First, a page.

Following my last post on culture shock my ideas have been seriously tested. I’ve been living in Spain for six months almost to the day and for most of that time I’ve not had a car. This has not been a serious problem here, living in town. That itself is cause for celebration and validation of our decision to move here. The impact on my wallet, environmental conscience and health/fitness (ok, so it’s mostly the first two!) have been significant, especially since we’ve also gone from two in England to one car here.
Or, more accurately until today, none, as I say. Because my wife is from Lleida, a relatively small provincial capital, and not Malaga/Mijas Costa, the infamous Spanish bureaucracy is even more difficult to navigate as a foreigner. God knows what it would have been like if my wife were not from here!
I’ll save the gory details for another time for those that are interested, but a small example in the process is the Head Engineer at the local ITV (the Spanish equivalent of the British MOT roadworthiness test) thought that the UK was not part of the European Union…..
As soon as we got one piece of official documentation we found we needed another, although some of this could have been avoided if our gestor (someone who deals with bureaucracy for you) had been better informed. And most of the time the first reaction was “oh no, that can’t be done”. Several times I was about to book a ferry ticket back to the UK to sell it, at a distress sale price.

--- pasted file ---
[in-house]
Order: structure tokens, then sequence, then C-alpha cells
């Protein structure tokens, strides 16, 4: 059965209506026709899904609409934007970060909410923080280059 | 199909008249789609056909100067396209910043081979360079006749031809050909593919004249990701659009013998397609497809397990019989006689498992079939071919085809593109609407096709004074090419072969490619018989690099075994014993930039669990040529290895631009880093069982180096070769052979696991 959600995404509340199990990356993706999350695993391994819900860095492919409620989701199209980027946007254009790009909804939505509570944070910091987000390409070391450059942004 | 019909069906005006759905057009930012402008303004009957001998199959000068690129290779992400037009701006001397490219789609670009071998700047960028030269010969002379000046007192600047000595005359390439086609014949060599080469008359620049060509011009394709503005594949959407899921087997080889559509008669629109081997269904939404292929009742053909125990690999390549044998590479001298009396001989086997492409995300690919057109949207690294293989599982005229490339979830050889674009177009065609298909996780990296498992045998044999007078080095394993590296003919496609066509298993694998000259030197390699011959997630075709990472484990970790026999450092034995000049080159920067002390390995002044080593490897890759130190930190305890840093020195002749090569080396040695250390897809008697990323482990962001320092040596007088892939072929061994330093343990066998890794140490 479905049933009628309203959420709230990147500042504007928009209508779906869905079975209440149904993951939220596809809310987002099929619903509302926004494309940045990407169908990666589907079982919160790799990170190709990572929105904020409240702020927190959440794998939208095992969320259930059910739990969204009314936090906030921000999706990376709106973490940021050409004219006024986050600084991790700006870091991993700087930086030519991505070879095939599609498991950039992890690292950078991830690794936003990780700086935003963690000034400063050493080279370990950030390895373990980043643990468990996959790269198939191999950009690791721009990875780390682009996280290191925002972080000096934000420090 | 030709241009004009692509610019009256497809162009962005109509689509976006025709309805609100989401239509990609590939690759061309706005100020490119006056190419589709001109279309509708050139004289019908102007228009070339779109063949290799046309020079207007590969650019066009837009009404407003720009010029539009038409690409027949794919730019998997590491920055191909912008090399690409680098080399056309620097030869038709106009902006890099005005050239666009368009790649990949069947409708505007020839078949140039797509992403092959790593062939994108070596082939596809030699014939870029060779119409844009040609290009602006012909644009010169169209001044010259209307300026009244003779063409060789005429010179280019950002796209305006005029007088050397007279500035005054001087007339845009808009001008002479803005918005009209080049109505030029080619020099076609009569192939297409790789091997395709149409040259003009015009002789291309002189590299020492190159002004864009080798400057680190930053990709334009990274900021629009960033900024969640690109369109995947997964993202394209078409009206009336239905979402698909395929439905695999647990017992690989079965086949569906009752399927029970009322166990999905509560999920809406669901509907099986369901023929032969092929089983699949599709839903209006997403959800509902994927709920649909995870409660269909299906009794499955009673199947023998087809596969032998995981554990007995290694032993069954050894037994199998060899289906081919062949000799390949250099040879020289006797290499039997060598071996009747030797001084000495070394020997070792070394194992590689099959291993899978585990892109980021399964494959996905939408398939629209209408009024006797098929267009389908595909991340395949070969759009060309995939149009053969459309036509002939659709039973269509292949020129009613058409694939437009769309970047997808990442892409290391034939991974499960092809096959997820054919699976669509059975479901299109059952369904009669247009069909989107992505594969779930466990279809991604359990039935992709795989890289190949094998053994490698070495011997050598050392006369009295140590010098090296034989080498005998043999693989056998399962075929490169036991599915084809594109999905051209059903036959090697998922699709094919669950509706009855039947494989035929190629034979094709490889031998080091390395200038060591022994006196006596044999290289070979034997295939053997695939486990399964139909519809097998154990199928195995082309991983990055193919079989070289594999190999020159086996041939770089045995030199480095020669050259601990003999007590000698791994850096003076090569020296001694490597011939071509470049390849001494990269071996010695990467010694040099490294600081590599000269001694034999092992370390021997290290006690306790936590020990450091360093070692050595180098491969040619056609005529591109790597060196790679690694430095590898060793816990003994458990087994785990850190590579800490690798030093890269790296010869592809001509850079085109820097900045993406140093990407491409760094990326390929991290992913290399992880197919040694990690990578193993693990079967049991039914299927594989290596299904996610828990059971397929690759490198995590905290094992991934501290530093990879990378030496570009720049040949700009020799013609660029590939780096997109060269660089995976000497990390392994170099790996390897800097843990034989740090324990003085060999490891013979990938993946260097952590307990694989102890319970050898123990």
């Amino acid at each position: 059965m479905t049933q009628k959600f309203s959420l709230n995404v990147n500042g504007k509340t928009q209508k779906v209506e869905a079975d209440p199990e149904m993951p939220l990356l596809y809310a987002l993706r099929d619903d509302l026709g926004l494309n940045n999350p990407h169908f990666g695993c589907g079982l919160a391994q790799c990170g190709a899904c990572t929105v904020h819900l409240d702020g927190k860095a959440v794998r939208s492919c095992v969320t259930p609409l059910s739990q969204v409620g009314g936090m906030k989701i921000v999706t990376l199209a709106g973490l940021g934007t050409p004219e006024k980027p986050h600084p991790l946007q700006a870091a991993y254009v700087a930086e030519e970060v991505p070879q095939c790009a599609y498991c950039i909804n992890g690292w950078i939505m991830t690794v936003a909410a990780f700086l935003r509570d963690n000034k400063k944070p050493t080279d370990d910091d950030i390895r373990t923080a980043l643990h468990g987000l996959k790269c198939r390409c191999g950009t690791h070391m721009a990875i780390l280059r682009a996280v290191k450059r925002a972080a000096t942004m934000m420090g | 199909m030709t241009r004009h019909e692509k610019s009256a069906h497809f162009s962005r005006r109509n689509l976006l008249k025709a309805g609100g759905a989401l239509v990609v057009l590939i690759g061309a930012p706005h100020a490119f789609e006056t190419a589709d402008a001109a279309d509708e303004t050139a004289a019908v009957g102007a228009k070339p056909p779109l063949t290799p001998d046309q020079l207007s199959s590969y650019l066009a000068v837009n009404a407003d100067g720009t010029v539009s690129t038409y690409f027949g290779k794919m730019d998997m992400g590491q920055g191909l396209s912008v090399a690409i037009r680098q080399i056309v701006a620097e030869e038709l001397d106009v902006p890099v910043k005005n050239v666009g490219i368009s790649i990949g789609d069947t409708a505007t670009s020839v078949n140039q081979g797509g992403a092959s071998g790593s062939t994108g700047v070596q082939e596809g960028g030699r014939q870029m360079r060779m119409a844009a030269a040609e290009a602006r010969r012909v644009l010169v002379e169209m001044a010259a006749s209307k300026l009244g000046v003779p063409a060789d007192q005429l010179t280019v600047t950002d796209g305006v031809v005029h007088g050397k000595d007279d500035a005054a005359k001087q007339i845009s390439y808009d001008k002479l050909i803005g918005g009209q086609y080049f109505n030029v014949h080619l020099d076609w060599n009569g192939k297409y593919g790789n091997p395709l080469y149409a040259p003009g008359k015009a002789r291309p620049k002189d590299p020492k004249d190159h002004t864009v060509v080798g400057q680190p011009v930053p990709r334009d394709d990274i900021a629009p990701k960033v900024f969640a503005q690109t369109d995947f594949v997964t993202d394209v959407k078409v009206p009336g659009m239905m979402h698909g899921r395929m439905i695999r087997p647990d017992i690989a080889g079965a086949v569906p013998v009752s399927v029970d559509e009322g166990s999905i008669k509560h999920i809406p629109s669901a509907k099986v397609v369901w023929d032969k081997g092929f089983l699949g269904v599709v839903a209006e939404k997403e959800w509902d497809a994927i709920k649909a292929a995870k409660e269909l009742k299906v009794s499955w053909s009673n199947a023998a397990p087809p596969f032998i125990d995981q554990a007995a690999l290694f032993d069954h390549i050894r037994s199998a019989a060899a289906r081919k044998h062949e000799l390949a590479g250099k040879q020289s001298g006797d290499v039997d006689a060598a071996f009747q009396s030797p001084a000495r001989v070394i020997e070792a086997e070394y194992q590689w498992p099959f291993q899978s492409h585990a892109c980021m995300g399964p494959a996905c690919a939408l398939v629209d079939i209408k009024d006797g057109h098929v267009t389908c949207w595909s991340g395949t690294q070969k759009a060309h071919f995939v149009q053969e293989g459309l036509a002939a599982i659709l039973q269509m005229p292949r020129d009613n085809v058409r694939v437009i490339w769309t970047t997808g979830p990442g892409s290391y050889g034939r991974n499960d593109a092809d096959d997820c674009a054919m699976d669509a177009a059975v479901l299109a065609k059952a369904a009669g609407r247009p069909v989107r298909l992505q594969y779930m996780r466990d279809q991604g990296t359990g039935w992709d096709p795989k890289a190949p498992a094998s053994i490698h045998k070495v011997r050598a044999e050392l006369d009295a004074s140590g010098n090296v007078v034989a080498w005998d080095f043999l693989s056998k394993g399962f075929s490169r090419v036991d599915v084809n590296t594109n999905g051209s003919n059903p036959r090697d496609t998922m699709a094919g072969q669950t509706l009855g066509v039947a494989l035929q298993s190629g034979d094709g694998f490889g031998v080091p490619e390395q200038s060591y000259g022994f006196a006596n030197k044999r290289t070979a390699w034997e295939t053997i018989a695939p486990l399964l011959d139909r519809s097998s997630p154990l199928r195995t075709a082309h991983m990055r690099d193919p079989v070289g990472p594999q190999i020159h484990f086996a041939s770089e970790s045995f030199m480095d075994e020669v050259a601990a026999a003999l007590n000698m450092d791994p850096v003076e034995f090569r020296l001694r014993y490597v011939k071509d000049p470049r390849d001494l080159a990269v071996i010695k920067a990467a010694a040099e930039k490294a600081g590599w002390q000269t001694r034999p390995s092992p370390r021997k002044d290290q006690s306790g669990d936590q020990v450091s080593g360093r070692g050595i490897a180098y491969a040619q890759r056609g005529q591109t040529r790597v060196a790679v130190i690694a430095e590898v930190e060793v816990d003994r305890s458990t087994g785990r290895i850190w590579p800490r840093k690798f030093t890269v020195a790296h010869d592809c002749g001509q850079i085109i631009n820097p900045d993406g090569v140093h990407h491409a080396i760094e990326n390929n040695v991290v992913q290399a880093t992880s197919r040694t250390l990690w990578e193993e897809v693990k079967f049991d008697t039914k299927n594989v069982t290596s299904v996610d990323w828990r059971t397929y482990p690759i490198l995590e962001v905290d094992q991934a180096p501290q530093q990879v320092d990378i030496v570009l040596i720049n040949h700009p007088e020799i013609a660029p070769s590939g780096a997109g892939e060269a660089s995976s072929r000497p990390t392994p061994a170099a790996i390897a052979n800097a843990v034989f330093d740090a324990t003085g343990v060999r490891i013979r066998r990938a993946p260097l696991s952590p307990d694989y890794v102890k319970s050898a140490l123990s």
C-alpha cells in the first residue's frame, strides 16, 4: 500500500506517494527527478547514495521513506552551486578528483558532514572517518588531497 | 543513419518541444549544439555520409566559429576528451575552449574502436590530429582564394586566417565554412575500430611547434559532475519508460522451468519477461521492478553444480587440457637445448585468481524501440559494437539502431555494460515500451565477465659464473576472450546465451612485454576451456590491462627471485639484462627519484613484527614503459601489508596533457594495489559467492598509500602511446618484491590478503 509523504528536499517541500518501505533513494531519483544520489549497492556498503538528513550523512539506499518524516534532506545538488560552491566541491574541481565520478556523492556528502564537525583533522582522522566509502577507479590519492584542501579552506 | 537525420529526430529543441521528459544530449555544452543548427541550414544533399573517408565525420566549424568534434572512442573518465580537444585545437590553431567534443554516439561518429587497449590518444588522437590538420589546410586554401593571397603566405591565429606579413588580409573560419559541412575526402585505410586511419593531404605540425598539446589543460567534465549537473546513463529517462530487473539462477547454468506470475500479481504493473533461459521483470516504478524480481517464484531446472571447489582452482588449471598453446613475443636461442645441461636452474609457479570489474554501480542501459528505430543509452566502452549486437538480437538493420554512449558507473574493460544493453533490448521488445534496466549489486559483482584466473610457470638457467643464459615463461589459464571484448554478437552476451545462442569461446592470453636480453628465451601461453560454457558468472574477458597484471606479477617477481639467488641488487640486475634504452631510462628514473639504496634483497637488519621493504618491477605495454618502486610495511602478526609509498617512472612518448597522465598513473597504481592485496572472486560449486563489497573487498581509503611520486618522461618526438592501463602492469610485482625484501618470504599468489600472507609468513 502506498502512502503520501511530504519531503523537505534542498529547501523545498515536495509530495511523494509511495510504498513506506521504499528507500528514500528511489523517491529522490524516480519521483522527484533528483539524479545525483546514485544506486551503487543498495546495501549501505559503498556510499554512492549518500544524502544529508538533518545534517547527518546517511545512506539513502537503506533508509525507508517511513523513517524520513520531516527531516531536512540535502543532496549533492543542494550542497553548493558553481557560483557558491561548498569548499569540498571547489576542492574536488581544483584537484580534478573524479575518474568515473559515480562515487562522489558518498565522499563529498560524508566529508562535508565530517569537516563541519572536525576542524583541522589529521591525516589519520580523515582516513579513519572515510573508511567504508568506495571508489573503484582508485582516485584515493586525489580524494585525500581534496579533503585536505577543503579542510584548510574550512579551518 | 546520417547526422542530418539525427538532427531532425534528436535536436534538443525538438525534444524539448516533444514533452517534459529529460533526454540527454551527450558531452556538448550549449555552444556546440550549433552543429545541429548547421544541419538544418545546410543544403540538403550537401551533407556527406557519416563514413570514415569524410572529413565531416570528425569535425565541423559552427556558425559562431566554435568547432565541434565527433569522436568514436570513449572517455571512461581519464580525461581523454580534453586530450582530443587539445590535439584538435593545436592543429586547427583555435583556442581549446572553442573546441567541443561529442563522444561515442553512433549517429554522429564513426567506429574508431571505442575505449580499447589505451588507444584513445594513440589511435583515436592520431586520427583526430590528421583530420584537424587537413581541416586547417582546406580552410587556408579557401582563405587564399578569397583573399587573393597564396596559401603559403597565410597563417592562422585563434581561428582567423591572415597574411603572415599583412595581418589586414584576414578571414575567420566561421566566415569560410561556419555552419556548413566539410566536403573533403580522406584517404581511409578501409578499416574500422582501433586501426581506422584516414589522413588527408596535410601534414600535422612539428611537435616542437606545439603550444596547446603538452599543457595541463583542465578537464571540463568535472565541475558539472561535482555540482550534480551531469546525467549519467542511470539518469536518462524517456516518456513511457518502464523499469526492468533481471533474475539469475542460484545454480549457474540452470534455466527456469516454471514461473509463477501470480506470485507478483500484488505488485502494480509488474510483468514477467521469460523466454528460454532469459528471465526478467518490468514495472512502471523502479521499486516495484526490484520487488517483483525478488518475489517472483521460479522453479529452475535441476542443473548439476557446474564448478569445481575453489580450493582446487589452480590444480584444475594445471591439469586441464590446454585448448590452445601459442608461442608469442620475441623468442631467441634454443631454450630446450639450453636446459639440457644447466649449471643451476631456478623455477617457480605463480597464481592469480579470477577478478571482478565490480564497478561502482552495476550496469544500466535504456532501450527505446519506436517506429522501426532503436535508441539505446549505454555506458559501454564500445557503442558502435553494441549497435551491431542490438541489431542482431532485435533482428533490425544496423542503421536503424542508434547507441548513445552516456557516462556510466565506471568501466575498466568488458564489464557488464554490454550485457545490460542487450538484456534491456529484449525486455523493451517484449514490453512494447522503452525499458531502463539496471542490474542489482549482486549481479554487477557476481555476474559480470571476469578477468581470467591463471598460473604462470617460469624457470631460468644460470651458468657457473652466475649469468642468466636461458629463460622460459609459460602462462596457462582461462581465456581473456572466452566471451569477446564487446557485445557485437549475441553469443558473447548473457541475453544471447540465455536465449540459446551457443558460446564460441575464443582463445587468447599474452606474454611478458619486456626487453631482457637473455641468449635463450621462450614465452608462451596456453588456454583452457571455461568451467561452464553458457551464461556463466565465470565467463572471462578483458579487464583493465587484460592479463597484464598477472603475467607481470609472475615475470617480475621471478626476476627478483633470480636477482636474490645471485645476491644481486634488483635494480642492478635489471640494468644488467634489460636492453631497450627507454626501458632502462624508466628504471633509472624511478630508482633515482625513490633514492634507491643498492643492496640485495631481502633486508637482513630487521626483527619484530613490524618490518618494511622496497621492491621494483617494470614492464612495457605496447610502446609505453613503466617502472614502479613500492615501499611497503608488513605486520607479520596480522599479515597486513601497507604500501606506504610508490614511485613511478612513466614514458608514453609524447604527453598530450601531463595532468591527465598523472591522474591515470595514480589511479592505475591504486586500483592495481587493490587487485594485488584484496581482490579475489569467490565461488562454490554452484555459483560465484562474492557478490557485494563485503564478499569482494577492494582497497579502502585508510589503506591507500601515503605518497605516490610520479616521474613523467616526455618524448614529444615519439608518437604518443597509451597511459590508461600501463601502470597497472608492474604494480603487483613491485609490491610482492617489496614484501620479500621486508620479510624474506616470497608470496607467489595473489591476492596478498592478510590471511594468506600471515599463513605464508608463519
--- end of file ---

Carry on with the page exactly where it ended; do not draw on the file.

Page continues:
Fortunately, the main sticking point, the fact that the car was foreign and had things in the wrong place (though we replaced the headlights and one of the wing mirrors to Spanish models) was not a problem for the ITV station in the next province so we had it done there. Quite quickly, in fact. Then acquisition of the rest of the paperwork, while being in parts ridiculous and involving an unnecessary and expensive trip to Barcelona, went quite smoothly.
The process has, as I say, challenged my thoughts on culture shock as the inability of some people to think beyond “the way things have always been done” is mind-boggling. But my theories did work – I did write the last post after suffering some of the worst problems. Getting angry doesn’t help anyone. You have to (try to!) understand and work the system, even if that means finding others that will understand better what you want to do.
I’m sure I will return to the subject of Spanish bureaucracy but that’s enough for now, I’m sure you’ll agree!